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AFP Elections: What’s at Stake and Why You Should Feel Concerned

Wednesday 8 October 2014

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The "élections professionnelles", which concern all AFP staff working under French labour contracts, start on Friday October 10th and end on Monday October 20th at 2:00 p.m. Paris time (1200 GMT).

Voting takes place via a secure web site. If you are eligible to vote you should by now have received an envelope containing the address and the secret codes that allow you to do so. NB: Expatriates receive this via their bureau; for all other staff it arrives by postal mail at their home.

If you think you are eligible but have not received the envelope, please contact us at sudafp@orange.fr as soon as possible. You may vote from your place of work, or from home.

Forget the France-Bashing: This Concerns You

For some reason it has long been fashionable, notably in the English-language press, to denounce French labour law and the protections it affords.

Experience shows, however, that the laws in question are essential for protecting working conditions and ensuring a minimum of social justice. And if you view the French unions as part of the problem rather than the solution, it’s important to realise that they are, by definition, the only show in town for HQ status staff.

If unions such as SUD were not there, many of the rights AFP staff still possess would have been eroded years ago.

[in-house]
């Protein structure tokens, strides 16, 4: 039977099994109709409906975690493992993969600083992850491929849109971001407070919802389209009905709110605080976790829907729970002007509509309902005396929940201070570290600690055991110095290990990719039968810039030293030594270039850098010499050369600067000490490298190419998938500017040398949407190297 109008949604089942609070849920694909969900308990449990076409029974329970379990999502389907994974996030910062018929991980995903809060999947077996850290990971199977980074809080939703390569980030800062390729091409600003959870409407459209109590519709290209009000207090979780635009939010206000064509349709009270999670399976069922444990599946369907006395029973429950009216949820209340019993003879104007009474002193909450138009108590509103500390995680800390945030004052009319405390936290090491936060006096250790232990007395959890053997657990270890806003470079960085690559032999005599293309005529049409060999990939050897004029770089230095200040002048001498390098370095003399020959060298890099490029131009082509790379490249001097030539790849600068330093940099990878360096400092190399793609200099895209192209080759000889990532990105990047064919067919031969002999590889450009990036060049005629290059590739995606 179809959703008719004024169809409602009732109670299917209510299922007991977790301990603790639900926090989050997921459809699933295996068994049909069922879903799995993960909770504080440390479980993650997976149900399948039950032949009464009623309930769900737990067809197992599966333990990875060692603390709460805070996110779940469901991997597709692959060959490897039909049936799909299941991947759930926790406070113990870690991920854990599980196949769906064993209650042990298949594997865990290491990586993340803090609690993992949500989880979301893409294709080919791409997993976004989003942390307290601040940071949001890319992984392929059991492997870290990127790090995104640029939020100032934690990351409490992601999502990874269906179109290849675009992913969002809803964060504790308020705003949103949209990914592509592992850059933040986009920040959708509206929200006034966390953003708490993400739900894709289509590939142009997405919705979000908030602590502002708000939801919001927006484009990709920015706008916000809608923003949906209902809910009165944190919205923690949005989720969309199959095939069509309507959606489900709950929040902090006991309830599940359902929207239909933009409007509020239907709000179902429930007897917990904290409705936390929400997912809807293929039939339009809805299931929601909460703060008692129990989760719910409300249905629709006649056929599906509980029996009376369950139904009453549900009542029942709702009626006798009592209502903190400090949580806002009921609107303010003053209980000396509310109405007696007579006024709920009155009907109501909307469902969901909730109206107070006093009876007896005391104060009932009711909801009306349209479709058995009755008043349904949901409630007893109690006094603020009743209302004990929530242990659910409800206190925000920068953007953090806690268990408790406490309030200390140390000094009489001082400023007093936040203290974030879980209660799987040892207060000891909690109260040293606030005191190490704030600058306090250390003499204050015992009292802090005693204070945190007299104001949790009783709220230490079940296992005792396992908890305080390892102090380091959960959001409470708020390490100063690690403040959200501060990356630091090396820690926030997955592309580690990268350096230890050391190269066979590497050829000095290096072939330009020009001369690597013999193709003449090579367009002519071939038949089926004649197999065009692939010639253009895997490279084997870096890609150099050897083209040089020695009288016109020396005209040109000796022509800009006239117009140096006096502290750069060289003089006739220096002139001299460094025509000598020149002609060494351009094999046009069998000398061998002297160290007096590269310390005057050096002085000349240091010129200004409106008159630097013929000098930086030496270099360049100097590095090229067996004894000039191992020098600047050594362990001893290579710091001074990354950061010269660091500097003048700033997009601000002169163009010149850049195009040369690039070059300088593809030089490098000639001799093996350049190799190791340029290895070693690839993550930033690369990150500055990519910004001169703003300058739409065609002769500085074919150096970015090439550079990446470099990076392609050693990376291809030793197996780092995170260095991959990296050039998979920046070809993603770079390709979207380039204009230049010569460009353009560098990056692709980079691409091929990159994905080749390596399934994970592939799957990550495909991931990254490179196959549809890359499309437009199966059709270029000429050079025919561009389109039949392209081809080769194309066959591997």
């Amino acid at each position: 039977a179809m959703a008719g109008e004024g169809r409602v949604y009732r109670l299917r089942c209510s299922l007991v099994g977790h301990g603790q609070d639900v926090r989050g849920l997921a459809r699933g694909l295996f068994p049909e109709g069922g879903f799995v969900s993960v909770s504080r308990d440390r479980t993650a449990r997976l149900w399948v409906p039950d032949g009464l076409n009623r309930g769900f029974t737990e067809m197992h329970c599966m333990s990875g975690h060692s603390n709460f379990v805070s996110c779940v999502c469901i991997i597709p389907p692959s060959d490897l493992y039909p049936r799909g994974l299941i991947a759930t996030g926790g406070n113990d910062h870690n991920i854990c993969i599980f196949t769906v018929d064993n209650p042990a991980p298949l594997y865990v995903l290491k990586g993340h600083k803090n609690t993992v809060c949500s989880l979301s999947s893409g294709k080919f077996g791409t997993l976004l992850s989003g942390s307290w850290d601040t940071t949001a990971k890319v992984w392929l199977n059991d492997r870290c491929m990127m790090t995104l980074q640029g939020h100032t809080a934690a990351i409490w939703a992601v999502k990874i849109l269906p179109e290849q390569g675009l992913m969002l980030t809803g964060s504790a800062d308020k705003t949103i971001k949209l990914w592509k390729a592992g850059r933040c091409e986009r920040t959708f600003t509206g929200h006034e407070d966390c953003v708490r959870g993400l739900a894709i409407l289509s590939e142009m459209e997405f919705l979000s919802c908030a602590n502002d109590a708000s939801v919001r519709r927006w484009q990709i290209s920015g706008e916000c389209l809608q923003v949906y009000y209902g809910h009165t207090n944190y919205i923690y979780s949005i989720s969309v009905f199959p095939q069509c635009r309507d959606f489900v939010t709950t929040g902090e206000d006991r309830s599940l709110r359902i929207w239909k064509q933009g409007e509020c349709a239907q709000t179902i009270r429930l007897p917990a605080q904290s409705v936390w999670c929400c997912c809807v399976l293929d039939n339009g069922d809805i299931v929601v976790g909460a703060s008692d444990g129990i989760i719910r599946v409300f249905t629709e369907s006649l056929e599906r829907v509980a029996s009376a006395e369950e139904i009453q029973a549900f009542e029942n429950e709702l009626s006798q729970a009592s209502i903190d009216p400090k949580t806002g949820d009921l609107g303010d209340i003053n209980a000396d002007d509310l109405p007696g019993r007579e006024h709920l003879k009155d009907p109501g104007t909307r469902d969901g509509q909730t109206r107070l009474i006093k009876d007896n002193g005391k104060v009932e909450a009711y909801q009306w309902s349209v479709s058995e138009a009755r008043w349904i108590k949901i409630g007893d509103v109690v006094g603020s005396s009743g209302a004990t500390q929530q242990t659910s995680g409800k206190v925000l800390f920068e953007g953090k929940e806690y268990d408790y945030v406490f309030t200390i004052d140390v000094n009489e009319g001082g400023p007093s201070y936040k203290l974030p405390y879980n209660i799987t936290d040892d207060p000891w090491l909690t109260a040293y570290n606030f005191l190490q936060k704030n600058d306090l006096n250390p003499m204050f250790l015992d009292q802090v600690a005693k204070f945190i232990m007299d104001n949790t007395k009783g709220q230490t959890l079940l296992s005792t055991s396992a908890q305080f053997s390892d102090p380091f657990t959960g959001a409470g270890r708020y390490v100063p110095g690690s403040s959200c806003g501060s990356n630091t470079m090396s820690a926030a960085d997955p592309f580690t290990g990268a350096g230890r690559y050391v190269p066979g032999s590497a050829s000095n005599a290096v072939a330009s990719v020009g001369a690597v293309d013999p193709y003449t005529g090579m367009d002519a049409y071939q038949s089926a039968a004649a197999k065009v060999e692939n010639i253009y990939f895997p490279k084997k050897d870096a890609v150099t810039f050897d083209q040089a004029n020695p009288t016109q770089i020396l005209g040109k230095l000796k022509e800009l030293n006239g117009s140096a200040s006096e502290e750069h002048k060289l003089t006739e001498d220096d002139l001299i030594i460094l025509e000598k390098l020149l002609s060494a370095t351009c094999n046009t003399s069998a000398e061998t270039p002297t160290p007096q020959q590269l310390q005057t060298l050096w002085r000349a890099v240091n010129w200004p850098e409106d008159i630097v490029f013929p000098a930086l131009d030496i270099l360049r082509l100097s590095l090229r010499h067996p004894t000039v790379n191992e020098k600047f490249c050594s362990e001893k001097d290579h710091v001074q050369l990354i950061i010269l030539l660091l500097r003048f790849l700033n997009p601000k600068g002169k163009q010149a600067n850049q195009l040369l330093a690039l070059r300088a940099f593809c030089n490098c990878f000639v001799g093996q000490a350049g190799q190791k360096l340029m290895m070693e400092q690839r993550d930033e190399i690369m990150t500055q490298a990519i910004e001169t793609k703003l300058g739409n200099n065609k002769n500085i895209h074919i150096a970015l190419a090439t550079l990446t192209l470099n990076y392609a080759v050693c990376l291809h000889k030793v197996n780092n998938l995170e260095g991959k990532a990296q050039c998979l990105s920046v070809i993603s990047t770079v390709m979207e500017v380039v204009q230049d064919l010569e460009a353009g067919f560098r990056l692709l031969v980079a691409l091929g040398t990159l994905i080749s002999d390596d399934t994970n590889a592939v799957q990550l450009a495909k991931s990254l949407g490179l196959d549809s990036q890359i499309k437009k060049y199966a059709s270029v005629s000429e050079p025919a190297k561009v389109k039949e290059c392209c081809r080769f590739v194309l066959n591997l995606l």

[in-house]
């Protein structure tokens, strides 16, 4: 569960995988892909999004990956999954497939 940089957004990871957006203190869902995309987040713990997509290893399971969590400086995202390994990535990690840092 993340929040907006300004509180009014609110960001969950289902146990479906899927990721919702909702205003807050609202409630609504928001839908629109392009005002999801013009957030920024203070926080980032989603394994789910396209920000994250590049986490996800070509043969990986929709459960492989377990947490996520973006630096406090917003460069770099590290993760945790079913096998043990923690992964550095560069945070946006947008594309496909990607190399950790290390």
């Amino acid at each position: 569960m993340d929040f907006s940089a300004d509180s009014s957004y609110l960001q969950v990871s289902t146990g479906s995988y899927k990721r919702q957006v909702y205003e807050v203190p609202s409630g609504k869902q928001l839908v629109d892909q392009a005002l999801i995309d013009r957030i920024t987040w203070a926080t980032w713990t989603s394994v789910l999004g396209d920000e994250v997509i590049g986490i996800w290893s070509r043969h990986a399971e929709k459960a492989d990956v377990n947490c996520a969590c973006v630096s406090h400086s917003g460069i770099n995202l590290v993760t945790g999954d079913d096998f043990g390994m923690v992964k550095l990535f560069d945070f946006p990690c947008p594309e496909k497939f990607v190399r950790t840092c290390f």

Of course, anyone among AFP anglophone staff who’s eager to work longer hours or more years for less pay, or to see younger colleagues remain indefinitely on short-term contracts, can stop reading here!

What, and Who, You’ll be Voting For

Voting is on the basis of lists, presented by representative trade unions (see below).

You will be voting to elect people to two separate institutions: the Works Committee (comité d’entreprise, or CE) and the staff delegates (délégués du personnel or "DPs"), often referred to in English as shop stewards.

For each of those institutions, you elect a main candidate (titulaire) and an alternate (suppléant). This means you have a total of four votes to cast. As their names suggest, the suppléants are there to stand in for the main representative if the latter is unavailable, but in practice at AFP, suppléants can often play a very active role alongside the titulaires.

By agreement between unions and management, the elections are held every three years.

Once the results are known, the elected delegates meet to hold an indirect election, of members to the Health & Safety Committee (Comité d’hygiène, de sécurité et des conditions de travail, or CHSCT).

Comité d’entreprise

Many AFP staff are mainly aware of the works committee as a place to go for goodies such as gifts for children at Christmas or enrolment in summer camps. However the heart of the "CE" is its role as a consultative body that management has to inform of all strategic questions relating to the company’s development, and notably of all moves involving changes to staffing.